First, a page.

Tuesday 3 June 2014

Turkish Session Diary 3: Settling on session patterns

Well, 5 weeks in and my new bunch are still with me.

I've duplicated the Fethiye WAYK Turkish Curriculum on the official wiki over onto fethiyewayk.wikia.com. I won't be creating many new pages as I go forward, so I'll be able to update the official wiki now and again.

A lot of the material is now different after having undergone a number of tweaks. For now I'm just going to go through the pattern I've established that seems to be working well and update the material as I find the time.

When starting, I labour the concept of TQ Copycatting. It very quickly becomes necessary to point out that only people who aren't in the conversation copycat. So when you're the one being asked a question you don't copycat the person asking the question.

TQ How Fascinating is a toughie. Saying, "When we make a mistake we all throw up our arms and say 'How Fascinating'", is a bit counterproductive with retiree Brits. But I still think I'm honouring the spirit by calling "How Fascinating" all the time without calling it that. Lots of TQ Pull You Though It, lots of "No, that was fine!" and lots of laughs, backed up with a pep talk now and then that we're playing a game and having fun, not "learning" or sitting an exam. In the sense of keeping it light and fun, How Fascinating is certainly up there with TQ Signing as one of the absolutely indispensable concepts of the method.

Getting them to avoid speaking English during the lesson is next to impossible sometimes. "Oh what was it, bu, er, siyat kalem, oh no, sorry, siyah kalem, yeah see I keep getting that wrong, was that right, siyah kalem?" etc. Now and again I remind them to make the "timeout" sign if they want to ask something in English, and then just make the sign sometimes when they forget. But I find it's not worth making a big thing of it if it will break the mood, especially when you've barely got them to stop thinking of it as a lesson.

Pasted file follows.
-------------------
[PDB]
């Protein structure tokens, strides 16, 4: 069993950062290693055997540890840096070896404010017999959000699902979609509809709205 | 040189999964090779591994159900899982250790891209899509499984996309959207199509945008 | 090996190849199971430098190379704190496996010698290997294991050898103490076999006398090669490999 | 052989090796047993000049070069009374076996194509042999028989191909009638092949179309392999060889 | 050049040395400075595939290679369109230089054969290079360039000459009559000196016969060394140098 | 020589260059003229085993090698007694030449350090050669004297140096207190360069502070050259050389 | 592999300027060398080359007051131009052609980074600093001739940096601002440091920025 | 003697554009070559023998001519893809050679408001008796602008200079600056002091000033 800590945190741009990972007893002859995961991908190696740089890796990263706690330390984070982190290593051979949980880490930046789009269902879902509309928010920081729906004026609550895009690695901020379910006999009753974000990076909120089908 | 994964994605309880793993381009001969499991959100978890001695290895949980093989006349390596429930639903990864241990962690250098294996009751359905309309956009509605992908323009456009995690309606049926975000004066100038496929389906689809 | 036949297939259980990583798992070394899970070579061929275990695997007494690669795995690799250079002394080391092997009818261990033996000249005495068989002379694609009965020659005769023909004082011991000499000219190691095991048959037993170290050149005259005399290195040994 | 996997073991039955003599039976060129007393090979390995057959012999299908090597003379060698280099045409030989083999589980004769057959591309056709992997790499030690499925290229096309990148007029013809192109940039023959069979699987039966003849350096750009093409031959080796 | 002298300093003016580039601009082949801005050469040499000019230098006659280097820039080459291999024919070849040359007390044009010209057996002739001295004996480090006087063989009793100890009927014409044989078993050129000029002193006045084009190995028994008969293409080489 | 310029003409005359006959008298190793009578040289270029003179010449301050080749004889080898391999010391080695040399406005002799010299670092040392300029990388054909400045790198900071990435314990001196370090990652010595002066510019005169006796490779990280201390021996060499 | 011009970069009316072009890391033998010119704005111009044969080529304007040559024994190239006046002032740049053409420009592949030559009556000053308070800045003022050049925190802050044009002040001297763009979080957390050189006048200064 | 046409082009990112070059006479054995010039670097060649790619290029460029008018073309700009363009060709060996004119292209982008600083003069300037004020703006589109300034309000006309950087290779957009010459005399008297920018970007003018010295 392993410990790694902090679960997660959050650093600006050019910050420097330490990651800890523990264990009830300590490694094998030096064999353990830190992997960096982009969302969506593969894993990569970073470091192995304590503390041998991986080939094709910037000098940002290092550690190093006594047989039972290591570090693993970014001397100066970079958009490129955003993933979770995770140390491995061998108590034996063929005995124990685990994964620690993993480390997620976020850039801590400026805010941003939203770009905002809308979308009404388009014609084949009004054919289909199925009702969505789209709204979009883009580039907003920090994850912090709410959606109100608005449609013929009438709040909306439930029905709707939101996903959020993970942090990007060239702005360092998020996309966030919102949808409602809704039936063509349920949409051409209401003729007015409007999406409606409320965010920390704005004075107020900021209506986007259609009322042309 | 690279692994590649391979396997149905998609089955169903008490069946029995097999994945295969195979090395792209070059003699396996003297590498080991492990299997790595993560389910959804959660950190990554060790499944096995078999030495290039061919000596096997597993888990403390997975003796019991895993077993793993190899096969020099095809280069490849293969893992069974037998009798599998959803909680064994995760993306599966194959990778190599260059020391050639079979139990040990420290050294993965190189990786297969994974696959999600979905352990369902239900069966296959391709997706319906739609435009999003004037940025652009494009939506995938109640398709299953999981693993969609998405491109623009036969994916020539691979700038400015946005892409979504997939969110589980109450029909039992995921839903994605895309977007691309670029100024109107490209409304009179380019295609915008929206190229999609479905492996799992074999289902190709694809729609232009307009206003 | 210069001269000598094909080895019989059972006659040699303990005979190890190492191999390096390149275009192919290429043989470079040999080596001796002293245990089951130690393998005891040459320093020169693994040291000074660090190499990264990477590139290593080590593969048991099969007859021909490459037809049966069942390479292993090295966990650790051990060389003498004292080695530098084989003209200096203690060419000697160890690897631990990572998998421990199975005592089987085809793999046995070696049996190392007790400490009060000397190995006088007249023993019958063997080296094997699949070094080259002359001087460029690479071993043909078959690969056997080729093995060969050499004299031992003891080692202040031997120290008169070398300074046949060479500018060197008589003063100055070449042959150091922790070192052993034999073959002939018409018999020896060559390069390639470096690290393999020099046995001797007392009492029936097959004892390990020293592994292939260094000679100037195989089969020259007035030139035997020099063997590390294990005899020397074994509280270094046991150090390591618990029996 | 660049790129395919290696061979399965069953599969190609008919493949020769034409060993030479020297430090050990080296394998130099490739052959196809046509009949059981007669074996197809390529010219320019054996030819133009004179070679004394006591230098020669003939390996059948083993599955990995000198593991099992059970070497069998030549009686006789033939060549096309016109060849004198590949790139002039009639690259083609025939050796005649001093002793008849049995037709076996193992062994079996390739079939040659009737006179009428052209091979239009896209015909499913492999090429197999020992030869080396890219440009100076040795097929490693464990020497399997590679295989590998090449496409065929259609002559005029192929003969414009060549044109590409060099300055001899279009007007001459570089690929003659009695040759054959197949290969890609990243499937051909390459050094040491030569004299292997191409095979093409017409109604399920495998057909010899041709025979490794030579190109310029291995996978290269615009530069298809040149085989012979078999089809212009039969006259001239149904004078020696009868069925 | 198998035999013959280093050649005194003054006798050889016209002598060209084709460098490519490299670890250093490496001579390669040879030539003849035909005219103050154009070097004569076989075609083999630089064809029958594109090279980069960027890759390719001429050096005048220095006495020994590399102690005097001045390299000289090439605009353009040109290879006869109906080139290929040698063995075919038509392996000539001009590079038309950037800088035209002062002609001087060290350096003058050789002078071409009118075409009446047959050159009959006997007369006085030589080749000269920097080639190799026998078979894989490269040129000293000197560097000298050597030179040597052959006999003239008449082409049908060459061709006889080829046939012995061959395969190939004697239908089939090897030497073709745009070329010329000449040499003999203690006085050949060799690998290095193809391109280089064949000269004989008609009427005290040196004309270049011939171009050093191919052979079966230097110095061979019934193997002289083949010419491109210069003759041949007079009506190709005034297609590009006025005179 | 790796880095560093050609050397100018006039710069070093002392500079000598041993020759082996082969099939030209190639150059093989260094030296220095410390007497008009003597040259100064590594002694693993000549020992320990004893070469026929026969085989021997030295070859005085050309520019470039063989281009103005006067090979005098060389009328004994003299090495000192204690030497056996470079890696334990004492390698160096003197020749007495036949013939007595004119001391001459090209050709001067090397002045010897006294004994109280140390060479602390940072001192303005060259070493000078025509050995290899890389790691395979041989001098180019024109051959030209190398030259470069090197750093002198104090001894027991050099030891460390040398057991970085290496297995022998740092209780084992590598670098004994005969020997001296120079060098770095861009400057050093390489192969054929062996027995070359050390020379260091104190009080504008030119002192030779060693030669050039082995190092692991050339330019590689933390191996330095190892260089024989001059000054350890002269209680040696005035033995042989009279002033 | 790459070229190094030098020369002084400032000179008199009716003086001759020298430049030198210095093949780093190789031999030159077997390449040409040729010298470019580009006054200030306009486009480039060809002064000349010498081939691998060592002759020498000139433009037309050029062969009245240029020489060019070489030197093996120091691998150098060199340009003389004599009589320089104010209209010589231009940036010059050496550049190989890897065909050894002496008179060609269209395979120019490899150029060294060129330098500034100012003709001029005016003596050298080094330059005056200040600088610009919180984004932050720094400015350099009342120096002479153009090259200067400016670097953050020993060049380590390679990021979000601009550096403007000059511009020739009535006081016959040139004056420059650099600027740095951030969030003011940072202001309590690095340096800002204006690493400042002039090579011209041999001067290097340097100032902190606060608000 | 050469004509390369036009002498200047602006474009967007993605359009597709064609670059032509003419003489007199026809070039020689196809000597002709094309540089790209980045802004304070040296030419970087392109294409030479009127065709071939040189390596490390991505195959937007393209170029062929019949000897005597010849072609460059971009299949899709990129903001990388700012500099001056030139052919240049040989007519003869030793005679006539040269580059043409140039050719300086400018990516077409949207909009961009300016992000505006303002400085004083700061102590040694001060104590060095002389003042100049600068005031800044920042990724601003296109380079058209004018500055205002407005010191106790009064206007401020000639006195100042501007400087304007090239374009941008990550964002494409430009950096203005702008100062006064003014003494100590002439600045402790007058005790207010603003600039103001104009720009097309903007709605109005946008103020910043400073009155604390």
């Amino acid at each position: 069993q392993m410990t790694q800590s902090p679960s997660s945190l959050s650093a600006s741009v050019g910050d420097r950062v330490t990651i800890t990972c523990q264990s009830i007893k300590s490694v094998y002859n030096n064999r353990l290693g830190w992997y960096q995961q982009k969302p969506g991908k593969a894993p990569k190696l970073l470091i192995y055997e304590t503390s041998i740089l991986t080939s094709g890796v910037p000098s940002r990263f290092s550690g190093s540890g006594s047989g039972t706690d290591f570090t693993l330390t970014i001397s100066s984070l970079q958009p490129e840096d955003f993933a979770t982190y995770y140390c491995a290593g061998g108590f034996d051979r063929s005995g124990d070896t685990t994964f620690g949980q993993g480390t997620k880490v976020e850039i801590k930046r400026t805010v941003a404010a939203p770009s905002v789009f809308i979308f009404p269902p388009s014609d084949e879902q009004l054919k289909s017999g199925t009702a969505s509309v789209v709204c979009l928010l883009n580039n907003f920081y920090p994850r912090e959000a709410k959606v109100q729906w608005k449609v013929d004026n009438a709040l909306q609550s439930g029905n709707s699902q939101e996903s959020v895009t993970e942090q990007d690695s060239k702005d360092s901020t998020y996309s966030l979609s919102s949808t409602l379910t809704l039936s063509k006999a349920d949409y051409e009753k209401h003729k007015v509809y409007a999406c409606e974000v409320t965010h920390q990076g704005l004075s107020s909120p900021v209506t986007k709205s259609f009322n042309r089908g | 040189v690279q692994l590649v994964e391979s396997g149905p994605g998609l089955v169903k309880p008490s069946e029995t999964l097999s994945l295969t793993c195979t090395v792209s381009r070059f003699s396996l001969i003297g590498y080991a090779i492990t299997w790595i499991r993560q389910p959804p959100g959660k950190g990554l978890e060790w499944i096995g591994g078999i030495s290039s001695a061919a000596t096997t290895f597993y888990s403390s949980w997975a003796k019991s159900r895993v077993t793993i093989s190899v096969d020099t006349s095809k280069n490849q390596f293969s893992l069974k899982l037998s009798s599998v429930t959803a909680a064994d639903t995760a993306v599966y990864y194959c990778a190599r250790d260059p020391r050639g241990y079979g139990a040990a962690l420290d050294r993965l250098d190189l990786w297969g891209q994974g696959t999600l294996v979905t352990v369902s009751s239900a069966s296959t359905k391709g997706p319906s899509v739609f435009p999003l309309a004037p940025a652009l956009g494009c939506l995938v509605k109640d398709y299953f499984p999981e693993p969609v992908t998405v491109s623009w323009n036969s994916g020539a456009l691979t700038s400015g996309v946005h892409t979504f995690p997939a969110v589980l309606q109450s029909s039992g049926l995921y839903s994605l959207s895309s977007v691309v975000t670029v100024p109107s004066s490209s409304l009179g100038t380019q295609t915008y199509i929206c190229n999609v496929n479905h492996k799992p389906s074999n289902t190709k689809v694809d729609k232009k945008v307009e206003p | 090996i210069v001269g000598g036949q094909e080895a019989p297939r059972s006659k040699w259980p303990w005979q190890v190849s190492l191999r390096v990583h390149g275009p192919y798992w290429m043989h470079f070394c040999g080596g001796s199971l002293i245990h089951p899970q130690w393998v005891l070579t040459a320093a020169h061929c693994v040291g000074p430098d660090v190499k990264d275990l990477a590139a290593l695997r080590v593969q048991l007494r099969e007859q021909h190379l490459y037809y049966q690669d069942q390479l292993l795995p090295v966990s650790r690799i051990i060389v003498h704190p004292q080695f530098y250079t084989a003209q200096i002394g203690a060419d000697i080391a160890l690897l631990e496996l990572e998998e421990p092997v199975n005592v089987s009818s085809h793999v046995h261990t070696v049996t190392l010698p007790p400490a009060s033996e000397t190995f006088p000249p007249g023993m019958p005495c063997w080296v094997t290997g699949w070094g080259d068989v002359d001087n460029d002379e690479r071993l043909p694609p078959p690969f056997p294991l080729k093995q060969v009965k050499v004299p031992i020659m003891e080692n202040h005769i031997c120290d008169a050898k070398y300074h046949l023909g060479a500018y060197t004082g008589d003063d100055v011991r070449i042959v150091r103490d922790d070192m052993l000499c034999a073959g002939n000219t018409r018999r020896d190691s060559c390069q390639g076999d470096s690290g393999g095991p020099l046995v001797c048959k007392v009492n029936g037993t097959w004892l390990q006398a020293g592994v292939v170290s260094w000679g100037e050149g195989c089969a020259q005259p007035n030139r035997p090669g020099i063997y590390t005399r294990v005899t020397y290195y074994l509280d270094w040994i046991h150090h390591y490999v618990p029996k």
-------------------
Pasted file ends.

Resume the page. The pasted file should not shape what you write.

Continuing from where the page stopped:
I've also gotten my head around the fact that TQ Killing Faeries is of course good and necessary, but this does not extend to explaining game mechanics. The difference between "I'm going to say what is this, and you're going to say 'It's a...'" and "We're going to say it twice this time round."

Now to the pattern

For each bitesize chunk, I'm following this procedure:

1. Select chunk Although a "Ride" in the Universal Speed Curriculum can be around a dozen lines long, I've discovered the hard way that the ideal size for a bitesize chunk is 4 lines, you-me-you-me. Anything longer is just too much, no matter how familiar the material.

So the ideal chunk is 4 lines long, containing mostly familiar material and focusing on just one new "thing" (TQ Limit). So, for instance, if they already know "What is this?/This is a black pen." (Bu ne?/Bu siyah kalem.) then I might introduce "Whose is this black pen?/This black pen is mine." (Bu siyah kalem kimin?/Bu siyah kalem benim.) OK so that's two new things but you get the idea.

2. Demonstrate I then use mostly TQ Invisible Friend to demonstrate each side of the conversation (ideally TQ Comedy Duo with my strongest student if I'm sure she'll know what to do), of course observing TQ In Threes and getting them to copycat. I will often interrupt to use TQ Sing-along Song for individual sentences or even words I can see them having trouble with. If they still haven't got it after the third demonstration I keep going until they're close enough (TQ Mumble).

3. Play I then start with the student who's next to me, or at least make sure it goes round so that the weakest student does it last. In the first round I repeat the conversation with her three times, and then signal that she should hold the same conversation with the person next to her. After it gets back round to me, we go around again but this time twice each. In the third round we just do the conversation once before moving on, and by this stage they've usually got it straight off the bat.

Then I move on to the next chunk, mixing and matching from material in the ride to get something with just one or two new things. Especially if the "new thing" from the previous chunk was a grammatical concept, I find it's good to cycle through the objects thus repeating that new concept four times until it sticks. This is especially important for suffixes.

I think next time I'm going to introduce a "free practice round", just have a round of asking anyone anything about what they have based on this week's material...

So that's where we're at so far.